E3 Impressions – Styx: Master of ShadowsFiled inside: News
In watching the demo, I found myself rather taken with the pacing of the game overall. Many of the stealth elements are either included as a secondary system in a game, and are as such too forgiving (The Last of Us), or are very slow or temperamental (Dishonored). Styx eliminates a lot of the minutiae you find in other games; Styx easily snaps into cover to minimize his profile and the sound he makes, and his short stature lets him easily move under desks or short stairwells.
It feels like a good medium, the game is more focused on the stealth so you’re given more control over where and how you engage your enemies, and certainly won’t make things easy for you if you blow it. Hell, the environments are even filled with hazards you can utilize to make deaths look accidental, and as such not draw any attention to your activities.
The Amber Styx seeks also gives him a few supernatural tools to give him the edge he needs in intense situations. These range from magical vision that highlights threats through obstacles, an extremely expensive invisibility ability, or one that allows you to create a wretched clone of Styx that can emulate many of his abilities, hide in crates to automatically ambush nearby guards or explode to create a smokescreen.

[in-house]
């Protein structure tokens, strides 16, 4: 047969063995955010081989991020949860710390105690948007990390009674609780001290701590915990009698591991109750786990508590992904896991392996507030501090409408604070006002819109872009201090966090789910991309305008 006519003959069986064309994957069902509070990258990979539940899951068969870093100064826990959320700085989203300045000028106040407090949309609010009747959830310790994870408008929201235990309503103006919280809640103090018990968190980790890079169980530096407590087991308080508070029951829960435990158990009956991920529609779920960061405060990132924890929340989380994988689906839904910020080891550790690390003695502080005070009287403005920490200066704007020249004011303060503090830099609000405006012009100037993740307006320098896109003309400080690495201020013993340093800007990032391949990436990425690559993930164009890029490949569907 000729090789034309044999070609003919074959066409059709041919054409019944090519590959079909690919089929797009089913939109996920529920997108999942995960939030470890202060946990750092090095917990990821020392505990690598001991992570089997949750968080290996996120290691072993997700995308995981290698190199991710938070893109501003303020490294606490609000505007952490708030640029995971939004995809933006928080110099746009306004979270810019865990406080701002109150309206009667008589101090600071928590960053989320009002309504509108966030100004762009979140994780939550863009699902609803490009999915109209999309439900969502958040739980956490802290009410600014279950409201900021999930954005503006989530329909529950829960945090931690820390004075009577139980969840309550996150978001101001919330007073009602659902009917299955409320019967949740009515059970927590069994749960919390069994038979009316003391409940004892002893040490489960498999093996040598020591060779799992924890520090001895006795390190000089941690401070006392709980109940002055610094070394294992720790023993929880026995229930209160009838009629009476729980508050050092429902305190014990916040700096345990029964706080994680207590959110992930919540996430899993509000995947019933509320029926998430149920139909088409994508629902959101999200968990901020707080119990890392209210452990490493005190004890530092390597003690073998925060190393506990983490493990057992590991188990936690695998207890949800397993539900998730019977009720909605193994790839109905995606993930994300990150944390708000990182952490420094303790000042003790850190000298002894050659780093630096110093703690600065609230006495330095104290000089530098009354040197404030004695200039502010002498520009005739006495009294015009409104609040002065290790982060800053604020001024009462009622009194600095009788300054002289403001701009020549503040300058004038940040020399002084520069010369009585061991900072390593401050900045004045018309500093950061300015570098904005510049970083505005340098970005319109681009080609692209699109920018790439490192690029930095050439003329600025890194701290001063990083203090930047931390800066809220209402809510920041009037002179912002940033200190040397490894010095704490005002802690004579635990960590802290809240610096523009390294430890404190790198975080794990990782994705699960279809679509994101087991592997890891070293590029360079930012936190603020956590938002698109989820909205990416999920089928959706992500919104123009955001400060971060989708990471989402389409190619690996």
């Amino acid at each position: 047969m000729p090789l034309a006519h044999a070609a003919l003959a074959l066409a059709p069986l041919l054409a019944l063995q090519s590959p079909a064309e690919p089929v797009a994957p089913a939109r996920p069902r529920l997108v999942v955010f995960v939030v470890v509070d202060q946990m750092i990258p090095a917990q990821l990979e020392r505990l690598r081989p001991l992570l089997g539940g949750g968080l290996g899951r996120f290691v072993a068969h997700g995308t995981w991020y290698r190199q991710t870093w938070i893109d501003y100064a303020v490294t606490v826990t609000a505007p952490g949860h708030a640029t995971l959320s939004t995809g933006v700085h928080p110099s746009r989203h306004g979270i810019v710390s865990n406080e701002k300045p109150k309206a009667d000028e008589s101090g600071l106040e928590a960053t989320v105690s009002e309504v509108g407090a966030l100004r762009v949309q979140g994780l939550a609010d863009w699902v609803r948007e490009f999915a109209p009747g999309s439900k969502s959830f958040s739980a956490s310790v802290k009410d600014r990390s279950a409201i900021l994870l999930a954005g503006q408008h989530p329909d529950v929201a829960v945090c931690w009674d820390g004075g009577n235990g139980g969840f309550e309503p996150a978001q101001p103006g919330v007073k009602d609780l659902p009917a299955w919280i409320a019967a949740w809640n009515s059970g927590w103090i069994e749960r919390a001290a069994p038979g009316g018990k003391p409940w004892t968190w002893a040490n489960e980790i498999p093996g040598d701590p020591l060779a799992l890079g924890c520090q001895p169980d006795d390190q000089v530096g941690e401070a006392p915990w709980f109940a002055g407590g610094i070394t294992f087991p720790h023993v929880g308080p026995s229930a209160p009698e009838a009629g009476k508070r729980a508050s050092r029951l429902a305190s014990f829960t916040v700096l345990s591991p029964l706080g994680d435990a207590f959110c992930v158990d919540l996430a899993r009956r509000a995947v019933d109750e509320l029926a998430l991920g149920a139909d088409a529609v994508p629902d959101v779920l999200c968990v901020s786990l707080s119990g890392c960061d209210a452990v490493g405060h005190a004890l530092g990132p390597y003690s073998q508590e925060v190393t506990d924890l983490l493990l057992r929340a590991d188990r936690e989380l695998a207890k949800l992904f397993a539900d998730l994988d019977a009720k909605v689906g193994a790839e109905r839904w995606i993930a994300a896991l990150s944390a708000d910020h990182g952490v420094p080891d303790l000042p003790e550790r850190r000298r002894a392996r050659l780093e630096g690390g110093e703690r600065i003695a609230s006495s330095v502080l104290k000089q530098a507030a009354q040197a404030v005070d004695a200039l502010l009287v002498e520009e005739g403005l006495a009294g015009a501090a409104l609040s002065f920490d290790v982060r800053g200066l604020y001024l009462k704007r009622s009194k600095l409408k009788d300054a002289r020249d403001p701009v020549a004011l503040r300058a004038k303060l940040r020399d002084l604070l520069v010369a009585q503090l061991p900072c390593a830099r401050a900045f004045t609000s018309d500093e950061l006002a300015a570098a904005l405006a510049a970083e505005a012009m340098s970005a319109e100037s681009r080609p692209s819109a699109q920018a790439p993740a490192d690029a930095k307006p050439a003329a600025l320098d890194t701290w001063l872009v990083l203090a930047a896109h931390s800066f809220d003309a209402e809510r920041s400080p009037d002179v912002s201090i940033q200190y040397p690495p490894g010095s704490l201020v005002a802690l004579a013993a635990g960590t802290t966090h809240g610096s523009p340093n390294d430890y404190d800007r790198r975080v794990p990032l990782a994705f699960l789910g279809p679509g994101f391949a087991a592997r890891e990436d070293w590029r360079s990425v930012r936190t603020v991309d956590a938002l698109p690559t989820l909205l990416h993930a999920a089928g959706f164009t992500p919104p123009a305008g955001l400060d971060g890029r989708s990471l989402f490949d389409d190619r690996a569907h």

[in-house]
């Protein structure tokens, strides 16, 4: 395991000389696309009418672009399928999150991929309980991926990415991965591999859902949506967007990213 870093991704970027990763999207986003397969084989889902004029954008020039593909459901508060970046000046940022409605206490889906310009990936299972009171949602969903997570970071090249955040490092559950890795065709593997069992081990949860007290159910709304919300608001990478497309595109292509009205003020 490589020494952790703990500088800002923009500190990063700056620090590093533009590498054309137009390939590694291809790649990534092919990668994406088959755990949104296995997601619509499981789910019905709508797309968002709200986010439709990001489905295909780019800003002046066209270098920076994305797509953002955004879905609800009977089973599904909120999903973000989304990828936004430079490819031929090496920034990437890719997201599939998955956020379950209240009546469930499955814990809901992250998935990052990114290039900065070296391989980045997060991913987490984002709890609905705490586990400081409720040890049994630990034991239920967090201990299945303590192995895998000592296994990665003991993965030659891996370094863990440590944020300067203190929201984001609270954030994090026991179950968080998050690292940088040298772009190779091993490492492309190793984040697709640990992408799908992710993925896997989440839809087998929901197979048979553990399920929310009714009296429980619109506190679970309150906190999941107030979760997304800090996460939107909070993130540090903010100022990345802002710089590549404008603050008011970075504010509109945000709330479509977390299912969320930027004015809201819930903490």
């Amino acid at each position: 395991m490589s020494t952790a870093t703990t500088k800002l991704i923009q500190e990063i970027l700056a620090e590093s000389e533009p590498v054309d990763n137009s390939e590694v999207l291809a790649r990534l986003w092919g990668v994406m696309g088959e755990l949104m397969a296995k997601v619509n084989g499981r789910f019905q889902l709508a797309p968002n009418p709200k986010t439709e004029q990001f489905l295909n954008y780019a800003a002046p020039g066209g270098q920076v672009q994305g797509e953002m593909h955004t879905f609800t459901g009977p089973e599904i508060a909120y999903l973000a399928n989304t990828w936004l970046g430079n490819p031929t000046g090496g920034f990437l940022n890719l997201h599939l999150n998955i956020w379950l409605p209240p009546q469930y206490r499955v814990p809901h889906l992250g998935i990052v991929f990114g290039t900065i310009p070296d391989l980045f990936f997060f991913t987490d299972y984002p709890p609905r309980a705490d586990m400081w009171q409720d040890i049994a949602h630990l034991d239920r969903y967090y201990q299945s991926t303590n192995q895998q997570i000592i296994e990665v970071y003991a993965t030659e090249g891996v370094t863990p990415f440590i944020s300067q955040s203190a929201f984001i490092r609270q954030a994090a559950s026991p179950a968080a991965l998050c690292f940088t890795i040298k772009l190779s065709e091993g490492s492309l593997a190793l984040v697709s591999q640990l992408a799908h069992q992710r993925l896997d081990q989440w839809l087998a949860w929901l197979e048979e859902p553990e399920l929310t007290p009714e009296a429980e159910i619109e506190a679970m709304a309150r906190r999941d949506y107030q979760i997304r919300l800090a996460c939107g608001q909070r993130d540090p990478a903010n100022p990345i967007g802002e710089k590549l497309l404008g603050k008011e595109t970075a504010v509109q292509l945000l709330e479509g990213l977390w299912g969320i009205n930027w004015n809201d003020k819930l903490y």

The game looks surprisingly good, as well. Levels are broad and sweeping with not only wide courtyards and cramped hallways, but with a lot of vertical elements: scaling walls, hanging from ledges, and that sort of thing.
The overall aesthetic is fairly mundane, though it seems well-executed considering that the studio isn’t as big as most AAA studios. The dress and look of the knights won’t surprise you in any sense, and Akenash looks like a fancy castle that’s really, really tall.
The demo did leave out one important detail: the combat. We see plenty of Styx surreptitiously killing guards and remaining mostly in control. The demo didn’t really display how Styx will deal with things when they go awry. Despite his years of experience, he’s still a diminutive goblin, and facing off against three highly-trained knights simultaneously will very likely end poorly.
No word on a release date, thus far, but I really hope it’s soon. The game has the potential to be a strong entry into the stealth genre, bucking the common thematic trends of heroism and blending an interesting protagonist with deep gameplay that will let the player discover their own way to obtain the wealth and knowledge they desire.
The game is releasing for PC, PlayStation 4, and Xbox One. You can check the full website here. Check out the full 15-minute gameplay demo below.